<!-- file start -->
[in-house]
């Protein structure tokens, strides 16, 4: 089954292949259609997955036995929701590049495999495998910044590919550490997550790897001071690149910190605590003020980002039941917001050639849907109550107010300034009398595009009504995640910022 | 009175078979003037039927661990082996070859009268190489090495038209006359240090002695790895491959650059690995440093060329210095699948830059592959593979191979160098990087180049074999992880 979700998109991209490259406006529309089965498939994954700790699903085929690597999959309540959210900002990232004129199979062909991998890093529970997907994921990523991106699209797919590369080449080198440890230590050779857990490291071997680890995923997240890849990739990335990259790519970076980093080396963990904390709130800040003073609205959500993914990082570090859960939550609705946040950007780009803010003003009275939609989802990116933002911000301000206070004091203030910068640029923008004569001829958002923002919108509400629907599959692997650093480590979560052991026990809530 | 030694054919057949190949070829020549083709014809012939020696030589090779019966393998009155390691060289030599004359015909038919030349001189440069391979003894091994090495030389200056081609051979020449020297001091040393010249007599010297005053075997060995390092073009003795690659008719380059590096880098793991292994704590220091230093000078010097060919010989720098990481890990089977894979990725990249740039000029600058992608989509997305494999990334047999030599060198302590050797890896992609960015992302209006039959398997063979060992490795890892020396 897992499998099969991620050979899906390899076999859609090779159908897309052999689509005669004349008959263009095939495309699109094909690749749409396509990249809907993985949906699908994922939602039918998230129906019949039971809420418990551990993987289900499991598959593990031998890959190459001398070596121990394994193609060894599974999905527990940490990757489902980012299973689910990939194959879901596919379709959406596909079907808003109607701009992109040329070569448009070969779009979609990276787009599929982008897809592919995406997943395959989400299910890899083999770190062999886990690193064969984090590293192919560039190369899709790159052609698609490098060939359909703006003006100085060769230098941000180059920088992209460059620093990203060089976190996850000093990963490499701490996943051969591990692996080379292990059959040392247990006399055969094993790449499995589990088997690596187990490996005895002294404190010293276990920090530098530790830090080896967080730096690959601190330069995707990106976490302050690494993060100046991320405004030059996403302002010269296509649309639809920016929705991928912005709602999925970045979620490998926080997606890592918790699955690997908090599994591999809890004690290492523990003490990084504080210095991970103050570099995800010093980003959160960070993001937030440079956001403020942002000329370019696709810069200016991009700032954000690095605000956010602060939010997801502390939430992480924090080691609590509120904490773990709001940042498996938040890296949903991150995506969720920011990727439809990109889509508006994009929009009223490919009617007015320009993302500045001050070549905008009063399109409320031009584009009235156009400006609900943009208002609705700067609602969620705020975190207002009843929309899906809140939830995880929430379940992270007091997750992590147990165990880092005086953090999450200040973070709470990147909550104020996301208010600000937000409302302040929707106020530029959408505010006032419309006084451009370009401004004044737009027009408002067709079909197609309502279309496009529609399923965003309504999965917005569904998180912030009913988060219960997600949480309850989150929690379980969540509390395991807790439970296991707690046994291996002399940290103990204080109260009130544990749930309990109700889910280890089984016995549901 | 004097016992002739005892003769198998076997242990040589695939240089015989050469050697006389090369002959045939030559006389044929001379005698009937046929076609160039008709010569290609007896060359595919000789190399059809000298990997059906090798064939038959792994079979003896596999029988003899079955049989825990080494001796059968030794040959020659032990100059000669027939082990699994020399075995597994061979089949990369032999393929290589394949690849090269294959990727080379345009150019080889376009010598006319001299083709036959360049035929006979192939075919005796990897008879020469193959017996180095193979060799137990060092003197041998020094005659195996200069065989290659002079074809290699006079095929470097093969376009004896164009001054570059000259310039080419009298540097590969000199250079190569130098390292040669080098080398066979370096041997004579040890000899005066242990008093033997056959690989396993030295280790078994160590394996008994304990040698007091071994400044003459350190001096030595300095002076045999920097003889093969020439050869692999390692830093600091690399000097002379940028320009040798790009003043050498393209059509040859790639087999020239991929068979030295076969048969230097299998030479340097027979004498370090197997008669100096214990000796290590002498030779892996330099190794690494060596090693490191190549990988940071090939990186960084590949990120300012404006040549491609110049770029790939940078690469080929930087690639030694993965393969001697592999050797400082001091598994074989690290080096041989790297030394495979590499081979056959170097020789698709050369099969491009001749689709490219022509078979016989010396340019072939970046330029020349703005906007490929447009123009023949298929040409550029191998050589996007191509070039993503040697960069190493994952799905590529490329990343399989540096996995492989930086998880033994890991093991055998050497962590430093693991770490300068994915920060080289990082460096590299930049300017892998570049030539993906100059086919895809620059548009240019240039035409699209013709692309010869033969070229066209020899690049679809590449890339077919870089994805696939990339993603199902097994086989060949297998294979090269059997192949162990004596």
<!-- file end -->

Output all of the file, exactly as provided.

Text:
[in-house]
């Protein structure tokens, strides 16, 4: 089954292949259609997955036995929701590049495999495998910044590919550490997550790897001071690149910190605590003020980002039941917001050639849907109550107010300034009398595009009504995640910022 | 009175078979003037039927661990082996070859009268190489090495038209006359240090002695790895491959650059690995440093060329210095699948830059592959593979191979160098990087180049074999992880 979700998109991209490259406006529309089965498939994954700790699903085929690597999959309540959210900002990232004129199979062909991998890093529970997907994921990523991106699209797919590369080449080198440890230590050779857990490291071997680890995923997240890849990739990335990259790519970076980093080396963990904390709130800040003073609205959500993914990082570090859960939550609705946040950007780009803010003003009275939609989802990116933002911000301000206070004091203030910068640029923008004569001829958002923002919108509400629907599959692997650093480590979560052991026990809530 | 030694054919057949190949070829020549083709014809012939020696030589090779019966393998009155390691060289030599004359015909038919030349001189440069391979003894091994090495030389200056081609051979020449020297001091040393010249007599010297005053075997060995390092073009003795690659008719380059590096880098793991292994704590220091230093000078010097060919010989720098990481890990089977894979990725990249740039000029600058992608989509997305494999990334047999030599060198302590050797890896992609960015992302209006039959398997063979060992490795890892020396 897992499998099969991620050979899906390899076999859609090779159908897309052999689509005669004349008959263009095939495309699109094909690749749409396509990249809907993985949906699908994922939602039918998230129906019949039971809420418990551990993987289900499991598959593990031998890959190459001398070596121990394994193609060894599974999905527990940490990757489902980012299973689910990939194959879901596919379709959406596909079907808003109607701009992109040329070569448009070969779009979609990276787009599929982008897809592919995406997943395959989400299910890899083999770190062999886990690193064969984090590293192919560039190369899709790159052609698609490098060939359909703006003006100085060769230098941000180059920088992209460059620093990203060089976190996850000093990963490499701490996943051969591990692996080379292990059959040392247990006399055969094993790449499995589990088997690596187990490996005895002294404190010293276990920090530098530790830090080896967080730096690959601190330069995707990106976490302050690494993060100046991320405004030059996403302002010269296509649309639809920016929705991928912005709602999925970045979620490998926080997606890592918790699955690997908090599994591999809890004690290492523990003490990084504080210095991970103050570099995800010093980003959160960070993001937030440079956001403020942002000329370019696709810069200016991009700032954000690095605000956010602060939010997801502390939430992480924090080691609590509120904490773990709001940042498996938040890296949903991150995506969720920011990727439809990109889509508006994009929009009223490919009617007015320009993302500045001050070549905008009063399109409320031009584009009235156009400006609900943009208002609705700067609602969620705020975190207002009843929309899906809140939830995880929430379940992270007091997750992590147990165990880092005086953090999450200040973070709470990147909550104020996301208010600000937000409302302040929707106020530029959408505010006032419309006084451009370009401004004044737009027009408002067709079909197609309502279309496009529609399923965003309504999965917005569904998180912030009913988060219960997600949480309850989150929690379980969540509390395991807790439970296991707690046994291996002399940290103990204080109260009130544990749930309990109700889910280890089984016995549901 | 004097016992002739005892003769198998076997242990040589695939240089015989050469050697006389090369002959045939030559006389044929001379005698009937046929076609160039008709010569290609007896060359595919000789190399059809000298990997059906090798064939038959792994079979003896596999029988003899079955049989825990080494001796059968030794040959020659032990100059000669027939082990699994020399075995597994061979089949990369032999393929290589394949690849090269294959990727080379345009150019080889376009010598006319001299083709036959360049035929006979192939075919005796990897008879020469193959017996180095193979060799137990060092003197041998020094005659195996200069065989290659002079074809290699006079095929470097093969376009004896164009001054570059000259310039080419009298540097590969000199250079190569130098390292040669080098080398066979370096041997004579040890000899005066242990008093033997056959690989396993030295280790078994160590394996008994304990040698007091071994400044003459350190001096030595300095002076045999920097003889093969020439050869692999390692830093600091690399000097002379940028320009040798790009003043050498393209059509040859790639087999020239991929068979030295076969048969230097299998030479340097027979004498370090197997008669100096214990000796290590002498030779892996330099190794690494060596090693490191190549990988940071090939990186960084590949990120300012404006040549491609110049770029790939940078690469080929930087690639030694993965393969001697592999050797400082001091598994074989690290080096041989790297030394495979590499081979056959170097020789698709050369099969491009001749689709490219022509078979016989010396340019072939970046330029020349703005906007490929447009123009023949298929040409550029191998050589996007191509070039993503040697960069190493994952799905590529490329990343399989540096996995492989930086998880033994890991093991055998050497962590430093693991770490300068994915920060080289990082460096590299930049300017892998570049030539993906100059086919895809620059548009240019240039035409699209013709692309010869033969070229066209020899690049679809590449890339077919870089994805696939990339993603199902097994086989060949297998294979090269059997192949162990004596």